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Depress Anxiety. 2013 Aug;30(8):716-22. doi: 10.1002/da.22103. Epub 2013 Mar 26.

Long-term outcome in adults with obsessive-compulsive disorder.

Author information

  • 1Child Study Center, Yale University, New Haven, CT, USA. michael.bloch@yale.edu

Abstract

BACKGROUND:

Obsessive-compulsive disorder (OCD) is a chronic condition that often produces lifelong morbidity, but few studies have examined long-term outcome (greater than 5 years) in adult patients. Available studies suggest that 32-74% of adult OCD patients will experience clinical improvement over the long term. However, these studies were conducted before validated OCD rating scales were established and the development of evidence-based treatments for OCD.

METHODS:

We investigated the 10-20 year outcome of 83 of 165 eligible subjects previously enrolled after participation in placebo-controlled trials of serotonin reuptake inhibitor (SRI) medications for OCD. We examined the association between clinical characteristics at initial assessment and OCD symptom severity at follow-up. We hypothesized that primary OCD symptom dimension and initial response to pharmacotherapy with serotonin reuptake inhibitors would be associated with later symptom severity.

RESULTS:

Only 20% (17 of 83) of subjects had experienced a remission of their OCD symptoms at follow-up (Y-BOCS ≤ 8). Forty-nine percent (41 of 83) of subjects were still experiencing clinically significant OCD symptoms. Response to initial SRI pharmacotherapy was significantly associated with long-term outcome: 31% (13 of 42) of subjects who responded (CGI < 3) to initial SRI pharmacotherapy were remitted at follow-up, compared to 12% (3 of 25) of partial responders and none of the 16 subjects who had no response to initial SRI pharmacotherapy. We did not find a significant association between long-term clinical outcome and any of the OCD symptom dimensions.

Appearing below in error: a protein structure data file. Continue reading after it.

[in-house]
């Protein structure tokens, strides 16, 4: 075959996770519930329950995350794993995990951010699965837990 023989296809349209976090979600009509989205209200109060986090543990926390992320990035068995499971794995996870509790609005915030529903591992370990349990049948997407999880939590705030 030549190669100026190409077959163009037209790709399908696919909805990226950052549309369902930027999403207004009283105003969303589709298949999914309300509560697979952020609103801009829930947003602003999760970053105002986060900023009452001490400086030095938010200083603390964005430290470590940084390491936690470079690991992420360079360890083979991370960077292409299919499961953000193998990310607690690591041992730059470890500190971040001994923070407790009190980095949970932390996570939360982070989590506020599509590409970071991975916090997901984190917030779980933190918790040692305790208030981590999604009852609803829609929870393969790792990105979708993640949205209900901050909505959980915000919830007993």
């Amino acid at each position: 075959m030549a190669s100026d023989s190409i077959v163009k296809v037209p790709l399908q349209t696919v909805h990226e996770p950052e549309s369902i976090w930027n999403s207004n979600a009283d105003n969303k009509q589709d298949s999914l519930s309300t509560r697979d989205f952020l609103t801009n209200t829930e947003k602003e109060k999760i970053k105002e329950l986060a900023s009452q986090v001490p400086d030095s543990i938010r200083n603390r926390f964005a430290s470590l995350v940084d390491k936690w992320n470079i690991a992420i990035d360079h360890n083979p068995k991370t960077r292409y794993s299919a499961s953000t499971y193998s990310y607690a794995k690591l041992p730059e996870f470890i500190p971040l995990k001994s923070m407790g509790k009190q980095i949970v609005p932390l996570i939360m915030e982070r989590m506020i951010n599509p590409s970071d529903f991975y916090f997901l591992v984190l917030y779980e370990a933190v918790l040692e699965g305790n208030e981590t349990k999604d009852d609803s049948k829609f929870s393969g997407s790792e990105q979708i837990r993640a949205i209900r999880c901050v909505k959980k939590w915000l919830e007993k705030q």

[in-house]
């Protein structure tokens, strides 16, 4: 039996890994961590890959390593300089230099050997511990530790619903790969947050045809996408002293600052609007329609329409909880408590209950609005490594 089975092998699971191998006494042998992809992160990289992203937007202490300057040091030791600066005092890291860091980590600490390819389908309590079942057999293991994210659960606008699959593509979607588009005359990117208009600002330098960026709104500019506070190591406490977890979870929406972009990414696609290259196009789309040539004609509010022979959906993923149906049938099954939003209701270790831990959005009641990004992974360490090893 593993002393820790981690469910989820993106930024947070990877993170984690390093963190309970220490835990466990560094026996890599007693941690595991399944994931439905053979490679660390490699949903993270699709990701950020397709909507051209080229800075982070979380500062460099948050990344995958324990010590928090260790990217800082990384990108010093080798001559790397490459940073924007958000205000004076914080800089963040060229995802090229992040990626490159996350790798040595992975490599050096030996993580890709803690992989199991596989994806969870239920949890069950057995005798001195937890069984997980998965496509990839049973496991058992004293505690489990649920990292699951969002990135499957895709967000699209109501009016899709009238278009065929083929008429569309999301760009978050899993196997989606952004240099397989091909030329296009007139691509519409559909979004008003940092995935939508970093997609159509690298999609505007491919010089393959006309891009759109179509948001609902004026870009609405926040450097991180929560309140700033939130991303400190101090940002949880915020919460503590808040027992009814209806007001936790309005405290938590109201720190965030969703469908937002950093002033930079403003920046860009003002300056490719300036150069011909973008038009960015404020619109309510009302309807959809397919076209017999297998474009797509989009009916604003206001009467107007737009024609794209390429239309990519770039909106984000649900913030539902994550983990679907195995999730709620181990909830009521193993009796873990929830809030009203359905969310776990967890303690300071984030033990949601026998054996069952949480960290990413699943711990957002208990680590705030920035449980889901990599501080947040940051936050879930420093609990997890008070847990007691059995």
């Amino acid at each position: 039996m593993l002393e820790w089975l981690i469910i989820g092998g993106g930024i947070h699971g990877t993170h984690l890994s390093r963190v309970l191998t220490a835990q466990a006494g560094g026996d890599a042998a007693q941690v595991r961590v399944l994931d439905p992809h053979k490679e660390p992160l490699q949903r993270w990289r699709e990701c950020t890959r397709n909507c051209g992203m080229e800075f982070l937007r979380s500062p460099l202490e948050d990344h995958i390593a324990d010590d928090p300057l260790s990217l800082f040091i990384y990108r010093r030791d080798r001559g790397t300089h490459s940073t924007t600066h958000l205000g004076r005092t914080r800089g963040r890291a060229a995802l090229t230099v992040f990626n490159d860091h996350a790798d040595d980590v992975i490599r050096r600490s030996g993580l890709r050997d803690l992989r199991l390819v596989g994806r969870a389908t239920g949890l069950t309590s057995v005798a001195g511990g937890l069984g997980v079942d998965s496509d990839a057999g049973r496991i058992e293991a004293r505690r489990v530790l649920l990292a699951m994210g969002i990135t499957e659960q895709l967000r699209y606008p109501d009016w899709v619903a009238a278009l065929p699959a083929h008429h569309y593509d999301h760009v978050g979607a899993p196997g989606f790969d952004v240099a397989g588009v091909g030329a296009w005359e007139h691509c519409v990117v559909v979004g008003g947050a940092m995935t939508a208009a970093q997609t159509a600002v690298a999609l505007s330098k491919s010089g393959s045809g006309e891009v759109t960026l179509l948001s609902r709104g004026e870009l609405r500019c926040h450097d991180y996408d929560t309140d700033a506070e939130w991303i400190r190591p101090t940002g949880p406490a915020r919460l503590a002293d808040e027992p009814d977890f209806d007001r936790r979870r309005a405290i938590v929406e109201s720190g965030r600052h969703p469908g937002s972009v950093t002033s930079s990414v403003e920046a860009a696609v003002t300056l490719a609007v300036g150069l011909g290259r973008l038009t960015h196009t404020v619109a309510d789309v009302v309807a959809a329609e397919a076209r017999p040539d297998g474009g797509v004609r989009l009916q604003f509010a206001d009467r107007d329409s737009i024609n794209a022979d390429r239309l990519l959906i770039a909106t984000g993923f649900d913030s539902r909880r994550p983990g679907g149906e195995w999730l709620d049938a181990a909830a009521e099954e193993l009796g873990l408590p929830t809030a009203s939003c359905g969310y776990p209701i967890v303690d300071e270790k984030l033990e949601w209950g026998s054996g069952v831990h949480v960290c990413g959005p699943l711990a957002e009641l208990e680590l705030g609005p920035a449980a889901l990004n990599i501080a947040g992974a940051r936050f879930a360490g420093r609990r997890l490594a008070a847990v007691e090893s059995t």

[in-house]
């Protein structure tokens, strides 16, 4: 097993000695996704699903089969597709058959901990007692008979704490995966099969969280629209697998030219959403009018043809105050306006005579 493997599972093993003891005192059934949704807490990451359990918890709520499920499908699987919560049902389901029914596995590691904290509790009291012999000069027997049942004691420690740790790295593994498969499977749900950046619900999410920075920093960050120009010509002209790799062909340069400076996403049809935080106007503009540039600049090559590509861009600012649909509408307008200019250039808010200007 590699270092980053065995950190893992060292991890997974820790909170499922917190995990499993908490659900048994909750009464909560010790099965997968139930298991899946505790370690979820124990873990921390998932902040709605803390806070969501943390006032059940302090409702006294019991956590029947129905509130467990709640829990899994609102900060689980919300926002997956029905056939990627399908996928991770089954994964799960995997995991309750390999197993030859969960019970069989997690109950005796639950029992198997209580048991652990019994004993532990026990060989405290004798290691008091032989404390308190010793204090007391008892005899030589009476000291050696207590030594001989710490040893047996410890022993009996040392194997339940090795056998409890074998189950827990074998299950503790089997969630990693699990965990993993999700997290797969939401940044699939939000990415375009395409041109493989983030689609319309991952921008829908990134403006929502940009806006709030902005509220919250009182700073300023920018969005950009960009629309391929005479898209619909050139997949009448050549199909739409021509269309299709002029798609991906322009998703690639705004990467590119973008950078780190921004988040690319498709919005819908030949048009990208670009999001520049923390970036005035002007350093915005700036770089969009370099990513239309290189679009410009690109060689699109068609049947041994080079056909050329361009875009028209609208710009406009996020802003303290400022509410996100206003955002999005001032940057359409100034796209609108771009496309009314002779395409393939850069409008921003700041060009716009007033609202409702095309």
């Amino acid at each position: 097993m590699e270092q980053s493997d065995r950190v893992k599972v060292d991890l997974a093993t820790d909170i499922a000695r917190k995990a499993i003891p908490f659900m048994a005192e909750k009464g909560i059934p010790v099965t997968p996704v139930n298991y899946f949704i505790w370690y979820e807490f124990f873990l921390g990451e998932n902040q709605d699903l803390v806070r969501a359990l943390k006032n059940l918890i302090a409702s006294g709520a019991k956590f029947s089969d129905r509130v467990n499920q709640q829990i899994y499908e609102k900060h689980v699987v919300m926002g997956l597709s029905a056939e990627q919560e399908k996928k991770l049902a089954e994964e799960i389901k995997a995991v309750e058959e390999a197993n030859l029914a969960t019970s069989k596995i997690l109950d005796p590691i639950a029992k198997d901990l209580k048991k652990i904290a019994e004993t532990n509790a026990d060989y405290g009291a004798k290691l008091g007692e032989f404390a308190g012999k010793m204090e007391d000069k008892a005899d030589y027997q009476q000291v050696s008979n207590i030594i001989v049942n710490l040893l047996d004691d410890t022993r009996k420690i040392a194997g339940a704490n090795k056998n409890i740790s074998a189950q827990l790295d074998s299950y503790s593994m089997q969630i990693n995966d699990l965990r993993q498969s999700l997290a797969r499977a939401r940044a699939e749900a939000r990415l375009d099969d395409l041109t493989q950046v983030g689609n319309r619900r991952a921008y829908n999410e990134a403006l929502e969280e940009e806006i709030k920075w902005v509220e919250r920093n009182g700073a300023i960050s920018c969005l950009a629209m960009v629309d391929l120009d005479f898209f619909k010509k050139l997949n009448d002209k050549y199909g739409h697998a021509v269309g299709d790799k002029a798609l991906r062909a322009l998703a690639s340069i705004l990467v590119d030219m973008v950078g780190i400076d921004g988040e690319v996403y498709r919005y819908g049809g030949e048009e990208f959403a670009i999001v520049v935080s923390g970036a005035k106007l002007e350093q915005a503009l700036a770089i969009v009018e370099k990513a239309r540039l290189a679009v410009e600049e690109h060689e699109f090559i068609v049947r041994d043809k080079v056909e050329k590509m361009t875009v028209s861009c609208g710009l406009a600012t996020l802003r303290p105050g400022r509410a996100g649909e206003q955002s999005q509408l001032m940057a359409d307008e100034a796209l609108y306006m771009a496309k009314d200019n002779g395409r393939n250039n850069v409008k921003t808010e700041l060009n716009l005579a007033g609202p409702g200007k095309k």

CONCLUSION:

Despite the introduction and dissemination of several evidence-based treatments for OCD, most adult OCD patients do not achieve remission. Initial response to pharmacotherapy was strongly associated with long-term outcome.

© 2013 Wiley Periodicals, Inc.

KEYWORDS:

OCD/obsessive compulsive disorder; anxiety/anxiety disorders; pharmacotherapy; treatment; treatment resistance

PMID:
23532944
[PubMed - indexed for MEDLINE]
PMCID:
PMC3932438
Free PMC Article
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